Upoma Chakma, 27, who works as a commercial and fashion model, talks about her experience. She started her modelling career in 2013, when a few brands approached her after seeing her photos on Facebook. When asked about whether her indigenous identity affects her experience in the industry, she said, "Not everyone is likely to take an indigenous face for any brand shoot. So, the work that comes along the way is very segmented. Segmented with the need of an indigenous character only in the commercial. For photoshoots for fashion brands, the face of the model also creates a barrier in getting the job"
Chowdhury, who is a plus-size model, shared that the emphasis many brands and social media put on having a certain kind of appearance and physique push many models – men and women alike – down the rabbit hole of body dysmorphia.
Abdullah al Mahfuz, also known as Raaz Mania, talks about the struggles he faced in the early stages of his career, "When I started modelling in the early 2010s, a large majority of models working in Bangladesh were foreigners. A lot of big-name brands, as well as designers, preferred shooting foreign models, so the local male models did not get to work as often. The Bangladeshi audience generally favours fair skin, so the foreign models got more opportunities for work."
Quazi Sreya, a 24-year-old model, adds, "You need to be very confident in your looks and who you are as a model because you're so exposed. Your face and body are up on the internet for other people to literally judge you, and most usually do not hold back when they make comments on others' appearances, especially if it is a woman being judged. In fact, a darkly funny thing I have noticed since I started modelling is that some of the most conventionally attractive people in the industry are the most insecure."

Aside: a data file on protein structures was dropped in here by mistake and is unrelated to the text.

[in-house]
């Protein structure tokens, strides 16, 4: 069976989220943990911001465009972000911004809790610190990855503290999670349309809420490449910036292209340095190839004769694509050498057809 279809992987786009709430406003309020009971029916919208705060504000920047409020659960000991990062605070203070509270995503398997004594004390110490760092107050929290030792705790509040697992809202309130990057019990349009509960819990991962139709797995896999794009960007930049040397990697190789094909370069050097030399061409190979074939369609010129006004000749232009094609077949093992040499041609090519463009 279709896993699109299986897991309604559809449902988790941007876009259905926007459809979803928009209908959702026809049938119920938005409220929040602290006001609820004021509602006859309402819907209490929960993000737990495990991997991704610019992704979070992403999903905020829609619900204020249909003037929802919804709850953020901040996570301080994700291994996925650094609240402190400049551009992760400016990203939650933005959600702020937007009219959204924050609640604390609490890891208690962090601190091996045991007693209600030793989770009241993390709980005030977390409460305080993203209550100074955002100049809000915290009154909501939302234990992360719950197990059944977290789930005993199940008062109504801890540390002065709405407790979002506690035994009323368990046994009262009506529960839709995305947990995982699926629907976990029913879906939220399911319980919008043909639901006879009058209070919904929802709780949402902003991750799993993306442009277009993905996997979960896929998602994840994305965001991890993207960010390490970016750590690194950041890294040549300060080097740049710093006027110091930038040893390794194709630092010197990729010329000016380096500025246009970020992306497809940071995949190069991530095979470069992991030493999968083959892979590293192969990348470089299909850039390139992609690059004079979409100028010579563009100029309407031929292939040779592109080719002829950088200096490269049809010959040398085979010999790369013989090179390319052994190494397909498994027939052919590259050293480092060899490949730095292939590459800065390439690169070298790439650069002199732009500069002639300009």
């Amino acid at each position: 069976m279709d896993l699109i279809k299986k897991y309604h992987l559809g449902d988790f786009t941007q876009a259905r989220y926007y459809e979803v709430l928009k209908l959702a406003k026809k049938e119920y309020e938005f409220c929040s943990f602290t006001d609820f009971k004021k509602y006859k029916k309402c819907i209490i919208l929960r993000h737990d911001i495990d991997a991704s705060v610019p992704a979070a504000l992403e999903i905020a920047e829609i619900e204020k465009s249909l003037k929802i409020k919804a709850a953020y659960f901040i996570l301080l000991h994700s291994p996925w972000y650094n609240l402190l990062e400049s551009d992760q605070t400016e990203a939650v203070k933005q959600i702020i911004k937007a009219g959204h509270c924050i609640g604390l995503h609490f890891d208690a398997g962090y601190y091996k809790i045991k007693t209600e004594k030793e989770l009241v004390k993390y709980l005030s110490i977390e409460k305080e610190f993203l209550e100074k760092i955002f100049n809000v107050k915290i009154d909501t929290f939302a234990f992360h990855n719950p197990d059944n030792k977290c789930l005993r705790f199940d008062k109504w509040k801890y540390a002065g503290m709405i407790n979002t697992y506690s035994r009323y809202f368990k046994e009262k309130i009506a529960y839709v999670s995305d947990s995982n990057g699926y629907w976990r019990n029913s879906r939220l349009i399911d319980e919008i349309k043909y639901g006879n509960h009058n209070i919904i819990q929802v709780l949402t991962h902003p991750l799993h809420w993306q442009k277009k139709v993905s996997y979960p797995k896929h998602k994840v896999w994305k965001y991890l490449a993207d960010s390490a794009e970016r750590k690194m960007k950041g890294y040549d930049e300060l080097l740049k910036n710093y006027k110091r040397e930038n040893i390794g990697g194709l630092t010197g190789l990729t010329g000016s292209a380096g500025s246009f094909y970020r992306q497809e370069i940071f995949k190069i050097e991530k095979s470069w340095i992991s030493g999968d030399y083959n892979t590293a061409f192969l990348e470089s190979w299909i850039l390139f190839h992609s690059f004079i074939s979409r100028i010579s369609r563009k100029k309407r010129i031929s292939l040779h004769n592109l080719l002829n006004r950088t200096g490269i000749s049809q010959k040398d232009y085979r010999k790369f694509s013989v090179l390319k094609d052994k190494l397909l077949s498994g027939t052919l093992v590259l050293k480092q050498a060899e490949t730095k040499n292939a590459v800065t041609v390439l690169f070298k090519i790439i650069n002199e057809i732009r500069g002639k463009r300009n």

A positive aspect of the profession, meanwhile, is the camaraderie models usually share, perhaps even catalysed by their shared struggles in their line of work. "I have rarely ever met unfriendly people in my career. Especially people who want to grow into a big name in this industry are always nice to their co-workers," Sreya says. "I also don't mind the free clothes, and PR, occasionally!"
Chowdhury also appreciates the community she has built over the last five years of her modelling career. "This industry will let you meet such talented designers and artists. You also get to inspire people yourself," she notes.
For anyone interested in modelling, being aware of these advantages and setbacks is crucial, and contrary to popular belief, it is just as important to work hard and improve one's skills to earn their spot in this competitive industry.
As Sreya shares, "Models can't afford to be shy in front of the camera. They need to remember that if someone chose them, it was for a reason. It's also important to experiment and find your angles and faces. Coming across as one-dimensional in this field can be detrimental."
Khandaker also has similar advice to offer, "You must have a strong passion for modelling and self-confidence to keep yourself motivated. Also, always keep adding to your portfolio."
In fact, social media can be a great place to start now. Because brands are constantly trying to reach as many people as possible, having a considerable social media following can boost an aspiring model's chances of getting jobs, even though many people tend to look down on influencers.
Regarding this, Chowdhury puts it aptly, "Influencers and Instagram models can be just as good as professional fashion models. Sometimes brands are even willing to invest more in influencers because of the engagement they bring to the table. What matters is the work you do."
Fabiha is now the Martell heir of Dorne, but still a secret Slytherin alum. Pledge your allegiance and soul to her at email@example.com